Microsoft told us that its goal was for users to be able to take off for a weekend road trip with these things and leave their chargers behind. We didn't have a long time to test battery life, but in our experience both the One and the Two held up fairly well under heavy use. In particular, the One was left off the charger quite a bit, yet still managed to go for more than two days with sporadic use. We'll chalk the better performance up to that heavily controlled sync schedule (once every 15 minutes at the most).
Pricing / Wrap-up
Even if that were true -- if a great price could cancel out the faults of these phones (which it can't) -- Microsoft and Verizon have failed there as well. The One and Two are being offered for $49.99 and $99.99 respectively after a $100 mail-in rebate... and they must be coupled with a standard Verizon smartphone plan, which clocks in at $29.99 a month. We were frankly shocked when we heard the pricing schemes (you also need a voice plan, of course, which will set you back another $39.99 monthly). To offer what is clearly so much less than a smartphone with a smartphone data plan is insulting to consumers, and doubly insulting considering who it looks like these phones are aimed at. If you're going to shell out this kind of money each month, it would be foolish to even consider these devices given the much, much better options out there. Even counting out the iPhone or similar devices on other carriers (many of which are rather attractive), just take a look at the offerings on Verizon right now. You could get a Pre Plus -- an immeasurably better phone with much of the social networking integration of the Kin devices -- for $29 coupled with a smartphone and voice plan. Or you could spend a little more upfront and get a BlackBerry Tour 9630, Droid, Incredible, or Droid Eris -- all much, much better phones with excellent social networking options. The list really goes on -- and again, if you were a teenager or young adult with all of these great options laid out before you, the idea of choosing this severely limited device which doesn't do a single thing better than even the most basic Android device is kind of crazy. Microsoft has hinted that it wants to shake up the text-centric featurephone market with Kin, but guess what? You categorically cannot even fathom to do that when you're charging for smartphone data. It's insulting to suggest otherwise.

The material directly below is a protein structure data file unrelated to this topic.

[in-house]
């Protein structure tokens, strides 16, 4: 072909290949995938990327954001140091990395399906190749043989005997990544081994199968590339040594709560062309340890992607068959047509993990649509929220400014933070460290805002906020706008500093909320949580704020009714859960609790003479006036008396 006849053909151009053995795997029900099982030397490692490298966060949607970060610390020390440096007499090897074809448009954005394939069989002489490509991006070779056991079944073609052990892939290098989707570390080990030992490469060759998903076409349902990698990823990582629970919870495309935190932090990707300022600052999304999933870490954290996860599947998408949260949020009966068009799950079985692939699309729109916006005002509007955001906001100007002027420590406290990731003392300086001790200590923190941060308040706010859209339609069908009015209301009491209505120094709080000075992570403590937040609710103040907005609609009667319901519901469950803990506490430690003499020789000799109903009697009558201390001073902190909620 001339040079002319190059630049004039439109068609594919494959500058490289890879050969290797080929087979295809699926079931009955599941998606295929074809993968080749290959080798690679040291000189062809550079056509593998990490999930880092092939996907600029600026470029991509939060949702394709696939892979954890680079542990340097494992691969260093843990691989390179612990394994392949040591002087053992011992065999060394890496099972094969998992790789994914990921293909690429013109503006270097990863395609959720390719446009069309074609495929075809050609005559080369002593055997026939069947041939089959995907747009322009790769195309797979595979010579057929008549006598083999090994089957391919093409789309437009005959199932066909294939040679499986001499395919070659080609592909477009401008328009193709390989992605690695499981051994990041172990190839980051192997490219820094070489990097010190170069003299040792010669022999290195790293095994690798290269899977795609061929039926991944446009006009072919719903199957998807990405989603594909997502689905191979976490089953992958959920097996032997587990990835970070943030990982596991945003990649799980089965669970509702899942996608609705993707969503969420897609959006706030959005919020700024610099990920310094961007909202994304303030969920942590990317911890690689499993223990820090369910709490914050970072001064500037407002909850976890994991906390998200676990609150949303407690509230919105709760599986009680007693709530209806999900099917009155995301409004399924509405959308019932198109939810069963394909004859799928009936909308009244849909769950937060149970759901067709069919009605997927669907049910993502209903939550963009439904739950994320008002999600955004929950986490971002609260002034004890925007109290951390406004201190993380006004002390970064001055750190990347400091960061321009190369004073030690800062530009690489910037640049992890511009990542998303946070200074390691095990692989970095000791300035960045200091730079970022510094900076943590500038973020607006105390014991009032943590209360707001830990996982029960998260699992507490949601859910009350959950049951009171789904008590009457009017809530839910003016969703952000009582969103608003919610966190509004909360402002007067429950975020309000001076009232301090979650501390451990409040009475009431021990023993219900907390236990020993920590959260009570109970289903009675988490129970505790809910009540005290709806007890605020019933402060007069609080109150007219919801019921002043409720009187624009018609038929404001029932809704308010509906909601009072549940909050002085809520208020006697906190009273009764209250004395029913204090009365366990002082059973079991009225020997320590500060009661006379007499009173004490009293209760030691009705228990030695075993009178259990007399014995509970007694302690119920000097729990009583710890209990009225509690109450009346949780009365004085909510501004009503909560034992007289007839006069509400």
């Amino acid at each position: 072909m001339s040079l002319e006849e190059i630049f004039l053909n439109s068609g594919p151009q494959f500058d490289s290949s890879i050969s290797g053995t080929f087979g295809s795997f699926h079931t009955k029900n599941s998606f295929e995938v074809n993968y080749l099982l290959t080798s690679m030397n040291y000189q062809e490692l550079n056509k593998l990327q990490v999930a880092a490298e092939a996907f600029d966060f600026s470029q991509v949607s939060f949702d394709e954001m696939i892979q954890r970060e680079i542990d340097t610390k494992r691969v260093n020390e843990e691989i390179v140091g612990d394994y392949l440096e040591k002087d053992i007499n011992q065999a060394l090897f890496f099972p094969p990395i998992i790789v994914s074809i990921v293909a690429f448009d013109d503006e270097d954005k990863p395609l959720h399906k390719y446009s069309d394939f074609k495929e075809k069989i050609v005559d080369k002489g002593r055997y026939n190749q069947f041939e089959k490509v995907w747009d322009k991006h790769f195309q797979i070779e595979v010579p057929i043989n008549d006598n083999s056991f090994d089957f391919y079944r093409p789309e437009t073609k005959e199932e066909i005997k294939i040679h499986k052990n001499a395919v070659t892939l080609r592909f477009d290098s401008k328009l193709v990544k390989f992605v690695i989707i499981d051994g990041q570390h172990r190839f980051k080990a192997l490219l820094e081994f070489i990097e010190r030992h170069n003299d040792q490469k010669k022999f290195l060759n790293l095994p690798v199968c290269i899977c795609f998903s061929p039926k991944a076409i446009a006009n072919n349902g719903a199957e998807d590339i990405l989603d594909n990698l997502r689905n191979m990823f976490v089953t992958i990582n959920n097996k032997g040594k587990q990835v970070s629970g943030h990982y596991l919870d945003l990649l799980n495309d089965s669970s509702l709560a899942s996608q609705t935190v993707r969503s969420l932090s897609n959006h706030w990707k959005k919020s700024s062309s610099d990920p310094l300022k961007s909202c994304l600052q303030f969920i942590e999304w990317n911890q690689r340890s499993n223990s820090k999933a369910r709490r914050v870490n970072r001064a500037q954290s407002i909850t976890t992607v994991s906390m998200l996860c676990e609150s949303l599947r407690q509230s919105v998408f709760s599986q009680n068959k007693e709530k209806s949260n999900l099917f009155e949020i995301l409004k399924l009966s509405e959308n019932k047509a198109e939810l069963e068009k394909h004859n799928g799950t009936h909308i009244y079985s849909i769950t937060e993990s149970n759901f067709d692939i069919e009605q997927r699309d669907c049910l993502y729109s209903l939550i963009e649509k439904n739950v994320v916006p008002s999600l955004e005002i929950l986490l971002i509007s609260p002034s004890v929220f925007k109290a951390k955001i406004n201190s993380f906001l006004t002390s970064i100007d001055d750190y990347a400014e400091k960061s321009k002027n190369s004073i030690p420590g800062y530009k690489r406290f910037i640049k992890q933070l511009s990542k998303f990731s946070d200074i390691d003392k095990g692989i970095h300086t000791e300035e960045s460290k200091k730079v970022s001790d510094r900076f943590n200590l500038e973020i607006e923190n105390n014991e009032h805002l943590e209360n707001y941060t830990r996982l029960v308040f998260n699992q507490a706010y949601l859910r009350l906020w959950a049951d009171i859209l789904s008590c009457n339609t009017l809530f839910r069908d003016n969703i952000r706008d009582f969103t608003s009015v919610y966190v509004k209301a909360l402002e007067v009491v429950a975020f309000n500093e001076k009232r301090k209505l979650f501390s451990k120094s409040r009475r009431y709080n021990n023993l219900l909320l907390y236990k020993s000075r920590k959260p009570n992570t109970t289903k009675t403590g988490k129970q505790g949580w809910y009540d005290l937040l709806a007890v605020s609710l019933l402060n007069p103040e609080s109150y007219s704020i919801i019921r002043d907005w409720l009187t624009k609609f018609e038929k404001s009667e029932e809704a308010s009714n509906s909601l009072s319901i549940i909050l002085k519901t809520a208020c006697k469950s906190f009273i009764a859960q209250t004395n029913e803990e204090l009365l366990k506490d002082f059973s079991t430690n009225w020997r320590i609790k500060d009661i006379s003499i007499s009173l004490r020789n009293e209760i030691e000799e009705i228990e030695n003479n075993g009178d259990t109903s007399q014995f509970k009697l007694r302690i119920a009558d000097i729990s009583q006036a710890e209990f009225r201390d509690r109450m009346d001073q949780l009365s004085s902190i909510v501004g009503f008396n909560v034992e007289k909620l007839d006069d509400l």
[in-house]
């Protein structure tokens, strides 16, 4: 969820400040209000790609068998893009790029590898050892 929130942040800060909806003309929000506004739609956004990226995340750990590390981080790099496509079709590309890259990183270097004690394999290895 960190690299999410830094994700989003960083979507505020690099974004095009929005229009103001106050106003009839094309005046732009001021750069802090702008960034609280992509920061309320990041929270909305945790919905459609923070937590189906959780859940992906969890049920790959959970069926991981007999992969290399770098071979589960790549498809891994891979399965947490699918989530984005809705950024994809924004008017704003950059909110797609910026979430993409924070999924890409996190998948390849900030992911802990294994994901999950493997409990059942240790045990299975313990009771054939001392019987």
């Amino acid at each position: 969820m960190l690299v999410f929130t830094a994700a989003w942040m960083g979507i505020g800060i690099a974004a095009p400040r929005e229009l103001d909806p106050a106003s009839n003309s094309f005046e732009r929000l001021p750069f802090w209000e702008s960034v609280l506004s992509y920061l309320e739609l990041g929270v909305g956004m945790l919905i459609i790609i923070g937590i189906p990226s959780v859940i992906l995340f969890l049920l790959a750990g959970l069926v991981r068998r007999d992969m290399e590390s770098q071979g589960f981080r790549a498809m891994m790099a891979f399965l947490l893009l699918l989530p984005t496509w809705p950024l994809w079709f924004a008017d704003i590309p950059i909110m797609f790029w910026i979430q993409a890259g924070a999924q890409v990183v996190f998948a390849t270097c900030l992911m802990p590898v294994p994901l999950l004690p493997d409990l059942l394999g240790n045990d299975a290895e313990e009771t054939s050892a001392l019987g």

And that about sums it up -- there are much better choices for much less money on the market, and Microsoft hasn't demonstrated to us why you would choose this phone over those. You could argue that the 720p video recording is a hook, but our results weren't that outstanding, and we don't know anyone who needs HD video on a phone so desperately that they're willing to overlook all of these faults. In the end, we're left with two orphan devices -- phones that feel like they should have been killed before they made it to market, but somehow slipped through. It's clear to us from conversations we've had with Microsoft that there are people at the company with good ideas about what phones should and shouldn't do, but we don't feel the Kin is representative of those ideas. The execution (or lack thereof) on these products makes us legitimately concerned about what the company will do with Windows Phone 7. We can only hope that the similarities between those devices and the Kin handsets don't stretch much further than the "Windows Phone" label, because in our estimation, Kin is one side of the family that needs to be disowned... quickly.